While fascinating, Nostalgia is also a little troubling. Its spiraling narrativization, and concomitant destabilization of experience, marginalizes a specific Nigerian voice, transforming his life into an art-commodity. But it is not as troubling as Blomkamp’s shorts, which contain all the problems of District 9 in embryonic form; or as Althamer’s Common Task: Mali, a photographic record of an “encounter” with Dogon villagers that reeks of colonial appropriation and the touristic gaze.

imagesThe other highlight is Kia Henda’s Icarus 13 (2008), an installation recounting the first African space mission – an endeavour every bit as foolish as the one in Ngũgĩ wa Thiong’o’s Wizard of the Crow (2006). Launched from Angola, Icarus 13 landed on the surface of the sun – at night, so as to avoid deadly heat – and successfully returned to Earth with ‘some particles from the photosphere’ for laboratory study. The six-hundred-word account of the mission covering one wall culminates in the observation that ‘from the description given by the astronauts, the Sun has the most beautiful night’, before announcing upcoming tourist flights to finance further scientific investigations. There are also a tabletop architect’s model of Icarus 13 on the launch-pad, and eight photographs. The first photograph shows Icarus 13, rising in the centre of the frame, viewed from Luanda, with a vast open sky above and beyond it. The rocket, though, is actually the mausoleum of António Agostinho Neto, Angola’s first president – its base resembles the flared rockets of a Soyuz launch vehicle, while its jagged pinnacle looks like a prototype for London’s The Shard. Other striking buildings are similarly repurposed: a domed structure is labeled “Astronomy Observatory, Namibe Desert,” despite its obvious lack of astronomical equipment, and a low, flat building whose obliquely angled walls might suggest, from above, a star shape, is described as a “Centre of astronomy and astronaut training, Namibe Desert,” although in reality it is a cinema. A medium shot of five construction workers is captioned “Building the spaceship Icarus 13,” while a yellow torus against a dark background is “First picture of the Sun’s photosphere from Icarus 13 in orbit.” The final photograph, labeled “The return of the astronauts,” prises open the gap between image and caption even further by containing nothing to which the caption could actually apply. It is a gap that frustrates, and which calls for the viewer to inflate it with story – just as Kia Henda fills the frustrating gap between the dream of independence and the nightmares of civil war and post-colonial dependence, between socialist aspiration and neo-liberal hegemony, with myth, tall tale, humour and hope.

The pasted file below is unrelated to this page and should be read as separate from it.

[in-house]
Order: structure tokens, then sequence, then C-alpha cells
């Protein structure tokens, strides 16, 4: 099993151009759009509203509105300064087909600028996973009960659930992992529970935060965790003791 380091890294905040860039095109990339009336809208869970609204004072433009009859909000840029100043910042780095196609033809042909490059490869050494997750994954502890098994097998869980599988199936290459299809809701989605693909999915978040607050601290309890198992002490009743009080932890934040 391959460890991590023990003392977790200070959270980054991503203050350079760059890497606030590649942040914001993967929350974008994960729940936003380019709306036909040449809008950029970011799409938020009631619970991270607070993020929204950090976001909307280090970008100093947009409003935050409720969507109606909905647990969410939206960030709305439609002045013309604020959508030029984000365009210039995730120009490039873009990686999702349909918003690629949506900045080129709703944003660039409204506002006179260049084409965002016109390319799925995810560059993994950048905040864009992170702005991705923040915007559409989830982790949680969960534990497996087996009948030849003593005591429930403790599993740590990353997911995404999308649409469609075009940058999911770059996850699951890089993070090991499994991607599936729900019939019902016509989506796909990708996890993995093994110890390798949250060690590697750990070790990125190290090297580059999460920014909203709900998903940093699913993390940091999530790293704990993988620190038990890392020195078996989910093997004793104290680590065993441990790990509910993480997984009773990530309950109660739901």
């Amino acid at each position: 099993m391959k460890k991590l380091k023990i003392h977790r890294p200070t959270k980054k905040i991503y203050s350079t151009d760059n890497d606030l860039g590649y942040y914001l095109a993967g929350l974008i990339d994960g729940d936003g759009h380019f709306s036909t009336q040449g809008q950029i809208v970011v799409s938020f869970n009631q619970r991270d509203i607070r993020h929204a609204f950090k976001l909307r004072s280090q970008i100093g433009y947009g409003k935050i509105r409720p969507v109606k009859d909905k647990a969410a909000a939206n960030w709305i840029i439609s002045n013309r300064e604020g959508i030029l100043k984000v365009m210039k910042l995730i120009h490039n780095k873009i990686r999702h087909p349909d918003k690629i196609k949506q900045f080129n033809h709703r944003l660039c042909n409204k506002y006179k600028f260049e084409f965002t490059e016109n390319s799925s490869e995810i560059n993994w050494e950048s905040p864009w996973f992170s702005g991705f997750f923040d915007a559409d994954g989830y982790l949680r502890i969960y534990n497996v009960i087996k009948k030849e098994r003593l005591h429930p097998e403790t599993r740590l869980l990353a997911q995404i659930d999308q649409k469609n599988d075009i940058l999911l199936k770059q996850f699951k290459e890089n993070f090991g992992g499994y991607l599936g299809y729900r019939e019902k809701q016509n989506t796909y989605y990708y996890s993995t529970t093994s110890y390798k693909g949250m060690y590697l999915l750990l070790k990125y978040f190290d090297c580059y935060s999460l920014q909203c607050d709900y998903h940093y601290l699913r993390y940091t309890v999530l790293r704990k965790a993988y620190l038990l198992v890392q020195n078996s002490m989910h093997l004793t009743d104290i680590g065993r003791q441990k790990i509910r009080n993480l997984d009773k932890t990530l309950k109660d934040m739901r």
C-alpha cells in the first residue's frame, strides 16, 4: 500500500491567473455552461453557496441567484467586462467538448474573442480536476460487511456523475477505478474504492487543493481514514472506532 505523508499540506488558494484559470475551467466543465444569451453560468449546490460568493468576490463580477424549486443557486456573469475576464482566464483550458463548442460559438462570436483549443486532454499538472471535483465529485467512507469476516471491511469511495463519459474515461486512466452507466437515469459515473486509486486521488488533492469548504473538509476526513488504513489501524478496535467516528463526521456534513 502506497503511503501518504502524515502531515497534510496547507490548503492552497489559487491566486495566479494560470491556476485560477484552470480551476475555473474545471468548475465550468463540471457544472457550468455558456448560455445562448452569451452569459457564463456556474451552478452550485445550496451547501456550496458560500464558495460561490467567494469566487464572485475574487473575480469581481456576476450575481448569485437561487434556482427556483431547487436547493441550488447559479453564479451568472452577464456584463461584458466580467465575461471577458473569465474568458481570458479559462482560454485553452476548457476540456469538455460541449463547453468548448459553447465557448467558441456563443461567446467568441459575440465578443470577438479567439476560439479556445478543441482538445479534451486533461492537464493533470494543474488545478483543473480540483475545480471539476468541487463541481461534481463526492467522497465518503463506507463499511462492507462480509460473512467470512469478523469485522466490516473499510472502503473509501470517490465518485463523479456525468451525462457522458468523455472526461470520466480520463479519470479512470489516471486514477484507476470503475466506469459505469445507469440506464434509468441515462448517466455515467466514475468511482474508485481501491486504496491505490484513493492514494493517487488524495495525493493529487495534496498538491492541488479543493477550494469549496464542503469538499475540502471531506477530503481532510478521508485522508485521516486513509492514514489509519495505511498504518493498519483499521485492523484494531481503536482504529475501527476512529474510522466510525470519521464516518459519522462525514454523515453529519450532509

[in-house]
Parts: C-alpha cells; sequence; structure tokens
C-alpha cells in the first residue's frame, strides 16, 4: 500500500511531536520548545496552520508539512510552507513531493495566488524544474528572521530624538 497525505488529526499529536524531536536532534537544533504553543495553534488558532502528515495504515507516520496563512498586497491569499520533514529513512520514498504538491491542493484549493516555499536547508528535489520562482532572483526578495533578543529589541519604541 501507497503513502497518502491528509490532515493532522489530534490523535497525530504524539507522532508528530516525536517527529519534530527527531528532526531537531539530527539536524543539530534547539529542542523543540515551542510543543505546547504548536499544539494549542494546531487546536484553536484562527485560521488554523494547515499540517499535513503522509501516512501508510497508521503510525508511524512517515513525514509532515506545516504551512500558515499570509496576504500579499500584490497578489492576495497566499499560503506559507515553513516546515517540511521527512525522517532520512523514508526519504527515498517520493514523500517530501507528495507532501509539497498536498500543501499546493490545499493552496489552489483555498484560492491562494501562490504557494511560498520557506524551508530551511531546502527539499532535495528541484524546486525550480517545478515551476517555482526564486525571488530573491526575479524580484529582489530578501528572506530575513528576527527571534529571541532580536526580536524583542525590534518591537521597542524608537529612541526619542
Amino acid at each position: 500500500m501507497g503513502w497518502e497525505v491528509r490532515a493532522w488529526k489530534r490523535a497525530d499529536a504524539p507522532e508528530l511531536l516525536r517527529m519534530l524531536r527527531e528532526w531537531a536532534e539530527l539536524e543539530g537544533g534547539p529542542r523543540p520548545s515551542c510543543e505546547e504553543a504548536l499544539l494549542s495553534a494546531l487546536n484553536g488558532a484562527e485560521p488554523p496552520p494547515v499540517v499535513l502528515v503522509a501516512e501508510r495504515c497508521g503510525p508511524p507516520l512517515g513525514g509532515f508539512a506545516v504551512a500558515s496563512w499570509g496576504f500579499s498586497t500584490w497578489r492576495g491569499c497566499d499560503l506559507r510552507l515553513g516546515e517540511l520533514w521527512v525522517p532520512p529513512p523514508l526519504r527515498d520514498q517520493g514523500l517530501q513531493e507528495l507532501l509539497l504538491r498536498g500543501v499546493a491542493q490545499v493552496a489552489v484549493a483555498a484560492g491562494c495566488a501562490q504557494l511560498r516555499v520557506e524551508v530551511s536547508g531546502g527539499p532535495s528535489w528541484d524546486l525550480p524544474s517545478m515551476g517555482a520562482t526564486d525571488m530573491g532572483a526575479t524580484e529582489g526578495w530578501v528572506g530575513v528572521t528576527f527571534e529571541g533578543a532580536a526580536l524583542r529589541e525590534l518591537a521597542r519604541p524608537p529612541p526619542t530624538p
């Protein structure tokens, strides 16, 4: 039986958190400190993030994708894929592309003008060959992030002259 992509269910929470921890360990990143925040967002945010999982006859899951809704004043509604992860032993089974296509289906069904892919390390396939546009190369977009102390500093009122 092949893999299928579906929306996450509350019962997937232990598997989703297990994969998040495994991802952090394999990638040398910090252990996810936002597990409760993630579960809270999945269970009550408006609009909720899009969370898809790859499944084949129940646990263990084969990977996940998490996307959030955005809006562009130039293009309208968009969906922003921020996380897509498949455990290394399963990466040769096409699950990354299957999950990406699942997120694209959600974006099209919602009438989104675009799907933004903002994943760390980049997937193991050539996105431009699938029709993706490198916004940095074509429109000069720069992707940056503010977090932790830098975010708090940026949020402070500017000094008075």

Among related events at the Arnolfini, Roger Luckhurst (Birkbeck), Rehan Hyder (UWE) and I ran a workshop, “Martians of Africa,” on the relationship between sf and colonialism, asking what would happen if one considered such anti-colonial and post-colonial films as Les statues meurent aussi (Marker and Resnais France 1953) and La Noire de… (Sembene Senegal/France 1966) as works of sf. The exhibition’s run came to a close with a double bill of Africa Paradis (Amoussou Benin/France 2006) and Les Saignantes (Bekolo Cameroon/France 2005).

(Blompkamp’s short films, Gusmão and Paiva’s The Shadow Man (2006-7), and almost all of Beloufa’s Kempinski (2007) are available on youtube. The text of El Baroni, Beaudry and Haq’s second ARPANET dialogue – a fake conversation between Samir Amin, Steve Biko, Francis Fukuyama and Minoru Yamasaki, which would not have seemed out of place in Moorcock’s New Worlds – can be found here.

A version of this review appeared in Science Fiction Studies 118 (2012), 559–61.